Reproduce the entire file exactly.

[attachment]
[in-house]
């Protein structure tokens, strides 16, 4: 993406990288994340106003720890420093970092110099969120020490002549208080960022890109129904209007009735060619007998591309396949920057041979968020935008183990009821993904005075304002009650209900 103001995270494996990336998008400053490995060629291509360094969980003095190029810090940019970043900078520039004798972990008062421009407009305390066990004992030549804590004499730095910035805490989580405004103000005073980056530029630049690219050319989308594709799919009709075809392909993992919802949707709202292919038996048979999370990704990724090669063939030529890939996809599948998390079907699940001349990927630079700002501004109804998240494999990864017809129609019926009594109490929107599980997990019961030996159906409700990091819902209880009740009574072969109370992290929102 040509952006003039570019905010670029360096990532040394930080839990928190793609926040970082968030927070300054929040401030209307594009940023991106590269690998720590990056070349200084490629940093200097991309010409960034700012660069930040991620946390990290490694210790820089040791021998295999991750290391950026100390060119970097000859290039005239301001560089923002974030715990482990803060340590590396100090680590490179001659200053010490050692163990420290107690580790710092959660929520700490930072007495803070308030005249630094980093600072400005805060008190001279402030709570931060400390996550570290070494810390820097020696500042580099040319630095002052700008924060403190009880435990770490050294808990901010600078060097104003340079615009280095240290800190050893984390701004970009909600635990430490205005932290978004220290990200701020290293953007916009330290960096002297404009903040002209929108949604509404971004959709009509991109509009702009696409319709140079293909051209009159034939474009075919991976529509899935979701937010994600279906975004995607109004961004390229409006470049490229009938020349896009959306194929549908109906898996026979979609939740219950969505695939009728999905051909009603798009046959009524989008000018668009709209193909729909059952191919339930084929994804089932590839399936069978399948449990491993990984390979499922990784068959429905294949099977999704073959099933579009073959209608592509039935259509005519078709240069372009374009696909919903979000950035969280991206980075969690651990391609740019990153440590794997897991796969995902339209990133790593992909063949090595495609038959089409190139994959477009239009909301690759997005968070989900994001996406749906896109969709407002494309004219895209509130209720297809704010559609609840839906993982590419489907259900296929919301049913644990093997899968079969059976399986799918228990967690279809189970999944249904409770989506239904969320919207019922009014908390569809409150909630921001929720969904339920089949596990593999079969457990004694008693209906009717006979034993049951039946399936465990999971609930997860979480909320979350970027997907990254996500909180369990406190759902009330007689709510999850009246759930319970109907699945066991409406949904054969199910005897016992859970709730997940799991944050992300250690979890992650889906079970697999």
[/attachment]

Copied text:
[in-house]
């Protein structure tokens, strides 16, 4: 993406990288994340106003720890420093970092110099969120020490002549208080960022890109129904209007009735060619007998591309396949920057041979968020935008183990009821993904005075304002009650209900 103001995270494996990336998008400053490995060629291509360094969980003095190029810090940019970043900078520039004798972990008062421009407009305390066990004992030549804590004499730095910035805490989580405004103000005073980056530029630049690219050319989308594709799919009709075809392909993992919802949707709202292919038996048979999370990704990724090669063939030529890939996809599948998390079907699940001349990927630079700002501004109804998240494999990864017809129609019926009594109490929107599980997990019961030996159906409700990091819902209880009740009574072969109370992290929102 040509952006003039570019905010670029360096990532040394930080839990928190793609926040970082968030927070300054929040401030209307594009940023991106590269690998720590990056070349200084490629940093200097991309010409960034700012660069930040991620946390990290490694210790820089040791021998295999991750290391950026100390060119970097000859290039005239301001560089923002974030715990482990803060340590590396100090680590490179001659200053010490050692163990420290107690580790710092959660929520700490930072007495803070308030005249630094980093600072400005805060008190001279402030709570931060400390996550570290070494810390820097020696500042580099040319630095002052700008924060403190009880435990770490050294808990901010600078060097104003340079615009280095240290800190050893984390701004970009909600635990430490205005932290978004220290990200701020290293953007916009330290960096002297404009903040002209929108949604509404971004959709009509991109509009702009696409319709140079293909051209009159034939474009075919991976529509899935979701937010994600279906975004995607109004961004390229409006470049490229009938020349896009959306194929549908109906898996026979979609939740219950969505695939009728999905051909009603798009046959009524989008000018668009709209193909729909059952191919339930084929994804089932590839399936069978399948449990491993990984390979499922990784068959429905294949099977999704073959099933579009073959209608592509039935259509005519078709240069372009374009696909919903979000950035969280991206980075969690651990391609740019990153440590794997897991796969995902339209990133790593992909063949090595495609038959089409190139994959477009239009909301690759997005968070989900994001996406749906896109969709407002494309004219895209509130209720297809704010559609609840839906993982590419489907259900296929919301049913644990093997899968079969059976399986799918228990967690279809189970999944249904409770989506239904969320919207019922009014908390569809409150909630921001929720969904339920089949596990593999079969457990004694008693209906009717006979034993049951039946399936465990999971609930997860979480909320979350970027997907990254996500909180369990406190759902009330007689709510999850009246759930319970109907699945066991409406949904054969199910005897016992859970709730997940799991944050992300250690979890992650889906079970697999």